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Criminal Charges For English Soccer Star John Terry Over Alleged Racial Abuse

One of England's biggest soccer stars is going to face criminal charges for allegedly aiming a racial slur at an opponent.

The Crown Prosecution Service announced today that John Terry, who plays for Chelsea in the English Premier League and is captain of England's national team, is being accused of using "threatening, abusive or insulting words or behaviour, or disorderly behaviour within the hearing or sight of a person likely to be caused harassment, alarm or distress which was racially aggravated" during a Premier League match on Oct. 23 against the Queens Park Rangers club.

The alleged slur, which Terry denies making, was supposedly directed toward Anton Ferdinand, who is black.

According to the BBC, the charge against Terry carries a maximum penalty of a fine totaling about $4,000.

This is the second action taken this week against an international soccer star accused of racially abusing an opponent. Luis Suarez from Uruguay, who plays for Liverpool in the English Premier League, faces an eight-game ban and a nearly $63,000 fine from England's Football Association for things he allegedly said to Manchester United opponent Patrice Evra during a match on Oct. 15. The Liverpool club has accused the Football Association of judging Suarez before hearing any evidence.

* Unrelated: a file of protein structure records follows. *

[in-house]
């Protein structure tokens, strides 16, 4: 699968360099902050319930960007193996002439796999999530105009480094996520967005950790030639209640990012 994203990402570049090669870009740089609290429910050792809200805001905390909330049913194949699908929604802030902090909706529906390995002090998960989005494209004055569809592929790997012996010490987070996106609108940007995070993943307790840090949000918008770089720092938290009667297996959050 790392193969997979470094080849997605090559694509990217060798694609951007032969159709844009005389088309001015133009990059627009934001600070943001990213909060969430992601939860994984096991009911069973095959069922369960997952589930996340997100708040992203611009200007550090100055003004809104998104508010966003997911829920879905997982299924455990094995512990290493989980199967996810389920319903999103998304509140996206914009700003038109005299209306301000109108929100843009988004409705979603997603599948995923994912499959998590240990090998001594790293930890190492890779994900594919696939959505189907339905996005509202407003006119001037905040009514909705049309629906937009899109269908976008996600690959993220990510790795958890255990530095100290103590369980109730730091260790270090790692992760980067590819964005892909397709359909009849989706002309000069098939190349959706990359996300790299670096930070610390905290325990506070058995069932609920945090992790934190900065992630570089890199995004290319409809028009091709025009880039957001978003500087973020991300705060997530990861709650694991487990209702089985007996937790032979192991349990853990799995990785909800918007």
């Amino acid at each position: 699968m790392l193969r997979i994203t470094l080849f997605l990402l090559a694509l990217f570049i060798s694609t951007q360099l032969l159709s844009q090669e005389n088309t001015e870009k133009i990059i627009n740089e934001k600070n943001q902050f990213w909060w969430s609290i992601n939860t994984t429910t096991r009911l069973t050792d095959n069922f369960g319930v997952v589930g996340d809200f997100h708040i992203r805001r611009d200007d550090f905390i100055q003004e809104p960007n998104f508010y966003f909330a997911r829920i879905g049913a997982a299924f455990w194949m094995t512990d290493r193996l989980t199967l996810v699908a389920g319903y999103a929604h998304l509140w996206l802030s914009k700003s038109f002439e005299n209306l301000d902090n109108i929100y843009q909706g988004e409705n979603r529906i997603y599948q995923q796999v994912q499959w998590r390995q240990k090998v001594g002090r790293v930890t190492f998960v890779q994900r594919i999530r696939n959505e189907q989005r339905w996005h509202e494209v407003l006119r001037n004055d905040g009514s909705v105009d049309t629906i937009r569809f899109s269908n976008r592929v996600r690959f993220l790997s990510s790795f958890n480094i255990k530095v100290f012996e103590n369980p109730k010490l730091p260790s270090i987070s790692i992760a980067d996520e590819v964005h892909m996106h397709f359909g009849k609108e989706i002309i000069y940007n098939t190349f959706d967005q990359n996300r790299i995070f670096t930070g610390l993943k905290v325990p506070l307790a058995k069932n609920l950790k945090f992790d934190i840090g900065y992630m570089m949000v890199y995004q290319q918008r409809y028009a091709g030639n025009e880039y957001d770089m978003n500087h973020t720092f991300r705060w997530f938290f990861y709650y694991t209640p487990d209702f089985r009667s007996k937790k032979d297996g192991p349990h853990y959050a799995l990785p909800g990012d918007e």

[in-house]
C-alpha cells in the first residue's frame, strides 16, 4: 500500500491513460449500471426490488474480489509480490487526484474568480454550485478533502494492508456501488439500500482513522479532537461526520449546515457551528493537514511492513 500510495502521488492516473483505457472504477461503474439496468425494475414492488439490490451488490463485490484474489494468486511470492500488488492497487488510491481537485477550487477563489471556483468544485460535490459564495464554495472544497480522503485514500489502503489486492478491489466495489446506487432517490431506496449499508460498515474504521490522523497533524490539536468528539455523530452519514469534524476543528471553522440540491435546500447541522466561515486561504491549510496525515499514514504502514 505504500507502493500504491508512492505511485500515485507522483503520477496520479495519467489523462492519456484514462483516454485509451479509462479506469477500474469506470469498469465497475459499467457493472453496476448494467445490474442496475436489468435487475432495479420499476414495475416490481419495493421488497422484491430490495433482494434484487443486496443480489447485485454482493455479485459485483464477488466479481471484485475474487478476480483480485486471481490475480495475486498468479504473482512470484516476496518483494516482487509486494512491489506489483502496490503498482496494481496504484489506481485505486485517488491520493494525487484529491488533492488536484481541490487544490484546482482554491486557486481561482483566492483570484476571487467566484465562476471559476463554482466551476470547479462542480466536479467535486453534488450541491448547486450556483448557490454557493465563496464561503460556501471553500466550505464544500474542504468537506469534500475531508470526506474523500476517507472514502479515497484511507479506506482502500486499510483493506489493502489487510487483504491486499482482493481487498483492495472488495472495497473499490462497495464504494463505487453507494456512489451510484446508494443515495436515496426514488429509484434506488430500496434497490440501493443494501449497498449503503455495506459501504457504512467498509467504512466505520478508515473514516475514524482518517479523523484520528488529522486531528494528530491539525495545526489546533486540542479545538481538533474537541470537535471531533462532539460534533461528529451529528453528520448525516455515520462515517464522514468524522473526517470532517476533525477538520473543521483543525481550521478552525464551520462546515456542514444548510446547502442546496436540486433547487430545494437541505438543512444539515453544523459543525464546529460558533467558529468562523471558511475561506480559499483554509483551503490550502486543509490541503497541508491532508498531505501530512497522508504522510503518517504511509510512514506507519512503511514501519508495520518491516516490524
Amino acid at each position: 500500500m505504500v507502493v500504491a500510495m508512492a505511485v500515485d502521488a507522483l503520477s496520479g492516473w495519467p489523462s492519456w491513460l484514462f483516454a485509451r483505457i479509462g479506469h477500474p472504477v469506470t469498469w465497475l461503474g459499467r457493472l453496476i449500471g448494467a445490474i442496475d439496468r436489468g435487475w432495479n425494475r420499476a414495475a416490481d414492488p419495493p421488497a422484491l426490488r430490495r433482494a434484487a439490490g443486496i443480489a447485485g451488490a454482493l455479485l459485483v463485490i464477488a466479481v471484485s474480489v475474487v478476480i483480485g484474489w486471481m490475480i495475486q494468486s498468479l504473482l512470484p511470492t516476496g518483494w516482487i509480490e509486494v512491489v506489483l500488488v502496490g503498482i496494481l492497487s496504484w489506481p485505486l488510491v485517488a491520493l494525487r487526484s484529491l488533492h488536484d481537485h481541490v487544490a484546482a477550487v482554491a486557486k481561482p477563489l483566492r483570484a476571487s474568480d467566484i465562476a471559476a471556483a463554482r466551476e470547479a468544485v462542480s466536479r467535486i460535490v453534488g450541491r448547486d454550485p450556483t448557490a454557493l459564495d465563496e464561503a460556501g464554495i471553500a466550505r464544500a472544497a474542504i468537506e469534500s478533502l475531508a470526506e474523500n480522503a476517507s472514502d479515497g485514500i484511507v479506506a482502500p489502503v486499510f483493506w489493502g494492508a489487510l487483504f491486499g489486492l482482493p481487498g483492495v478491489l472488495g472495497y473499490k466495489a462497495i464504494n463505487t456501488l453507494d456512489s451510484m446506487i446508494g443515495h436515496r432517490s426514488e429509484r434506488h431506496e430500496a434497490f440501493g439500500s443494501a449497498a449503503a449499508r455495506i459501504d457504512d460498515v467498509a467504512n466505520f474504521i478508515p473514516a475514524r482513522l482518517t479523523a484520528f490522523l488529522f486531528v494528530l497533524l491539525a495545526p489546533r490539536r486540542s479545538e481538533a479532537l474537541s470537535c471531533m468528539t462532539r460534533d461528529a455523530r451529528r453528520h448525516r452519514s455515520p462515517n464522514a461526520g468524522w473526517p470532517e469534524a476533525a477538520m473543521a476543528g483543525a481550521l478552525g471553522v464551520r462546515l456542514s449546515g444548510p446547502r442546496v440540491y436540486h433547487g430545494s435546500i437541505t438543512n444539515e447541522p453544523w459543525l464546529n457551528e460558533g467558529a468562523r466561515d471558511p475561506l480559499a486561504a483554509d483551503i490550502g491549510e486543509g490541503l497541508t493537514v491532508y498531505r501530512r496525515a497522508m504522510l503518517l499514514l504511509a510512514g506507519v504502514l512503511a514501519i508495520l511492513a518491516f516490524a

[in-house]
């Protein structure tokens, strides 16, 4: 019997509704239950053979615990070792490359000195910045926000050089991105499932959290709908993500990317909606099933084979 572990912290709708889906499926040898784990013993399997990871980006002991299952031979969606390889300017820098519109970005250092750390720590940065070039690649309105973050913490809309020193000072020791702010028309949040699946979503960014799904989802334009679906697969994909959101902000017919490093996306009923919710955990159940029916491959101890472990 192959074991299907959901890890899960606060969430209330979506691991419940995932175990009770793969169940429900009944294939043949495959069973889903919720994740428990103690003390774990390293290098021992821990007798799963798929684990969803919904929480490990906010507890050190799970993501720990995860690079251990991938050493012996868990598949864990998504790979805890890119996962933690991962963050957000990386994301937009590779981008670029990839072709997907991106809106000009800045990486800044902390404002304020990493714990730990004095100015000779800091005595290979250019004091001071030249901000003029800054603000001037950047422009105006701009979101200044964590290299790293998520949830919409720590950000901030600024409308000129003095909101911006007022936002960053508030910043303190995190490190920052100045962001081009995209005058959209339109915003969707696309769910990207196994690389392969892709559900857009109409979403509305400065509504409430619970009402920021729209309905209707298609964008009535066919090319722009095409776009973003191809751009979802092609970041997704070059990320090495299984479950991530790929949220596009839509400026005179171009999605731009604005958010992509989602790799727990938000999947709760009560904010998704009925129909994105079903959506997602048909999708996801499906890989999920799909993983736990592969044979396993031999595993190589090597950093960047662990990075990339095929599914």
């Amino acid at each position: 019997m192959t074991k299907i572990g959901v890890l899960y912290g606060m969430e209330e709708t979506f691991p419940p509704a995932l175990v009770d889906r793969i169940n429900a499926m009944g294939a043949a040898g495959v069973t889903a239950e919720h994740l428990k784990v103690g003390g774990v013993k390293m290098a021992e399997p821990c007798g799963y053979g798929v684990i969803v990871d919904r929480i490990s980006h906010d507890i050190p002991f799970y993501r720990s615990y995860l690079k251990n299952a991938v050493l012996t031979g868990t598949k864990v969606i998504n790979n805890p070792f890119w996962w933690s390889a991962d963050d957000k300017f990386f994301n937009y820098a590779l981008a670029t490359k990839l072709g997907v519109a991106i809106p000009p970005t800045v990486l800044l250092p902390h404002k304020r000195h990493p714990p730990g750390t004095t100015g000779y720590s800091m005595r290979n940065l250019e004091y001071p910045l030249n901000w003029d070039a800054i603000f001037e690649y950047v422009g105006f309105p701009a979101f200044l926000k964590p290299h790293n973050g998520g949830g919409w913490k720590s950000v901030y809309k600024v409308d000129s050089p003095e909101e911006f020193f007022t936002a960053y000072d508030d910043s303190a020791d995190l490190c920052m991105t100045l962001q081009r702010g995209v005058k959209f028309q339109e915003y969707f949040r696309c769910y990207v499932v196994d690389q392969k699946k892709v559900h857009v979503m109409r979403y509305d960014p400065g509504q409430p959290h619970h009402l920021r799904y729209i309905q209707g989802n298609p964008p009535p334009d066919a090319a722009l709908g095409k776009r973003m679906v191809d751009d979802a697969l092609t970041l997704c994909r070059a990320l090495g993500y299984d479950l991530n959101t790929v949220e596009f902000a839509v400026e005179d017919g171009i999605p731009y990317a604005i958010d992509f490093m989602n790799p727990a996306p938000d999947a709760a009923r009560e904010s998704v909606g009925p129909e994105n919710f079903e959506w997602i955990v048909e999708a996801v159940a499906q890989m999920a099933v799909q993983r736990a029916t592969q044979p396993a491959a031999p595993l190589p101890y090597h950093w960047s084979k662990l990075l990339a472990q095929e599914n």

According to The Guardian, Suarez has only admitted to calling Evra "a negro."

The Football Association has not weighed in on the alleged incident involving Terry, though it is making "enquiries into this matter." It did fine the Chelsea team about $31,000 for another incident during that match when some of the club's players surrounded a "match official" to complain about one player's dismissal.

For those who don't follow the English Premier League, imagine if a star quarterback in the NFL was facing criminal charges for supposedly having hurled a racial slur at an opponent during a game.

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Mark Memmott is NPR's supervising senior editor for Standards & Practices. In that role, he's a resource for NPR's journalists – helping them raise the right questions as they do their work and uphold the organization's standards.